What's your preferred quantity of beer, HJ?
Miles per gallon - PatriciaX
Thanks Guys, and no Steve, not taken as patronising at all: I just couldn't get my head around the conversion - I could never do it - still don't know the conversions for temperatures. I know that 0 is freezing and 100 is b***** hot!

49 mpg sounds a bit better. 30 was worrying me.

I agree totally on the "driving at 60 doesn't get you home quicker" but on the 77 mile drive home after a long day at work, I always start off with good intentions but speeding it up somewhat just satisfies me more: I *feel* like Im getting home sooner!

A few times, I have stuck to the 60 mph and I have definitely noticed the needle slowing down. I could probably do the whole week on one tank if I did the there-and-back at 60 but I know I just couldn't stick to it and have HGVs overtaking me. Mind you, its a more comfortable drive at 60 and Im not constantly waiting for b***** Novas to get out of my way in the fast lane ;)

Ian, your conversion sounds like the simple solution: Im not wanting a precise number if its around 45-ish as that'll do me fine.

thanks again

Patricia
x
Miles per gallon - SteveH42
As with most problems of this type there are 'general' and 'specific' solutions. If you usually put £35 in then, assuming about 75p a litre, this is not much over 10 gallons. For a 'near enough' value, assume 10 gallons as this makes the calculation easy. The 1.3mpg difference between the 'quick and dirty' 50mpg you get this way, and the 48.7 I got by working it through is nothing.

I had a similar system for the Tipo - typically I filled up with 36 litres which is 8 gallons. It's simple to divide the mileage by 8 to get a rough figure. For any car you just need to get a rough idea as to what your typical fill-up equates to, to the nearest gallon and use that figure. As Ian points out, a difference of even as much as a gallon only makes a fairly minor difference to the consumption figure.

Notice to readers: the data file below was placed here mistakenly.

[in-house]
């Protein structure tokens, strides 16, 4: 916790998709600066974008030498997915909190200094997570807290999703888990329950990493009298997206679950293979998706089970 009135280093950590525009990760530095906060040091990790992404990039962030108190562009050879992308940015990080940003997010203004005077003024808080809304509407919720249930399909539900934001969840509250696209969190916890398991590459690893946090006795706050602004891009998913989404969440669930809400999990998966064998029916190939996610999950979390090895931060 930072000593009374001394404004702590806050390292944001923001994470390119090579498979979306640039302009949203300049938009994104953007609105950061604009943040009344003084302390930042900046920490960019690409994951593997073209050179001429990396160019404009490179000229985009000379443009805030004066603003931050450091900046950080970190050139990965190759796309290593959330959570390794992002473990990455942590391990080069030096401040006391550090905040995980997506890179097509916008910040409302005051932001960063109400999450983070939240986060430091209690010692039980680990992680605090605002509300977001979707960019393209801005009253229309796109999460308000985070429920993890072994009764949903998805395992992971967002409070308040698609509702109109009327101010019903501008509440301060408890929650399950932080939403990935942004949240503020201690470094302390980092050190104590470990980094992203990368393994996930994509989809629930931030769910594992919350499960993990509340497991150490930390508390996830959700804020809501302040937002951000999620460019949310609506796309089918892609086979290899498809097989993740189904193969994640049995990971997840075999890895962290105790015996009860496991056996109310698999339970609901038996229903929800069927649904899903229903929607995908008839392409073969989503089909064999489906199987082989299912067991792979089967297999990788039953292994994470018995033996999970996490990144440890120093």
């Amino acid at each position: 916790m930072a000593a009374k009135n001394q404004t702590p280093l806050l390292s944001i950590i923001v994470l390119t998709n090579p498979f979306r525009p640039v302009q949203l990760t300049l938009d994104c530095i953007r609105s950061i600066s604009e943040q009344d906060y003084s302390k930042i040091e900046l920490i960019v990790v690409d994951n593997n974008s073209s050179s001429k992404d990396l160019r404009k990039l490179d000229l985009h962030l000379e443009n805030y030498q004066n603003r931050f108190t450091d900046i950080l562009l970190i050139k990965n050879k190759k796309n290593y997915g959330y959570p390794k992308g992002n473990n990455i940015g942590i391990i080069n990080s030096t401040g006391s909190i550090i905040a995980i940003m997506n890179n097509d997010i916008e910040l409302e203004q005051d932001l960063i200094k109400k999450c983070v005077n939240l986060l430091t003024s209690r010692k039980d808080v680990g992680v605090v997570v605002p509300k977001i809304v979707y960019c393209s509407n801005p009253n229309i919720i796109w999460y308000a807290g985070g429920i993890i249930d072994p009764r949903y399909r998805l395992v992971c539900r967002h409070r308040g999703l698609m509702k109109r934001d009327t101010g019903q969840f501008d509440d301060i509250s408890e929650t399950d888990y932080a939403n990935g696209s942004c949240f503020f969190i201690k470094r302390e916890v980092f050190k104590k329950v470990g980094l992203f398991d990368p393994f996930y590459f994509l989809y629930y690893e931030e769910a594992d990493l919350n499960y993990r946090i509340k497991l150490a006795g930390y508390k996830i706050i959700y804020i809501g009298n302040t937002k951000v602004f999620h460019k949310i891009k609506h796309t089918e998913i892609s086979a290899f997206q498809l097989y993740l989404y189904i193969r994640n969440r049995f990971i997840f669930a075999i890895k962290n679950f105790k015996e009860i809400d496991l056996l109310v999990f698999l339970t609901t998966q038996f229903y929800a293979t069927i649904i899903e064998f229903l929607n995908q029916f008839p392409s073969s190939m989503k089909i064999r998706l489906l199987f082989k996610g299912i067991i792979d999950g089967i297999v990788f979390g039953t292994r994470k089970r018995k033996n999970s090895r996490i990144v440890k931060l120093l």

Miles per gallon - BrianW
"still don't know the conversions for temperatures"

Simple (and accurate) to get celcius to farenheit is to double the celcius figure, deduct ten percent and add 32.

So: 30 celcius:
30 x 2 = 60.
10% of 60 is 6.
60 minus 6 is 54.
54 plus 32 is 86.

QED
Miles per gallon - SteveH42
Am I right in assuming both celcius and farenheit are linear scales? I recall one frustrating evening when I was trying to find out what temperature -40F was in celcius. It seemed to me that you just needed to know the celcius equivalent of 72F to get the temperature. (Negative of course!) but I was told that it doesn't work that way, but they couldn't give an explanation as to why not...

To get back on topic, my mother asked a good question when she first rode in my new Yaris. How come they can provide speed and distance in both miles and kilometres, but only show (outside) temperature in celcius and not farenheit?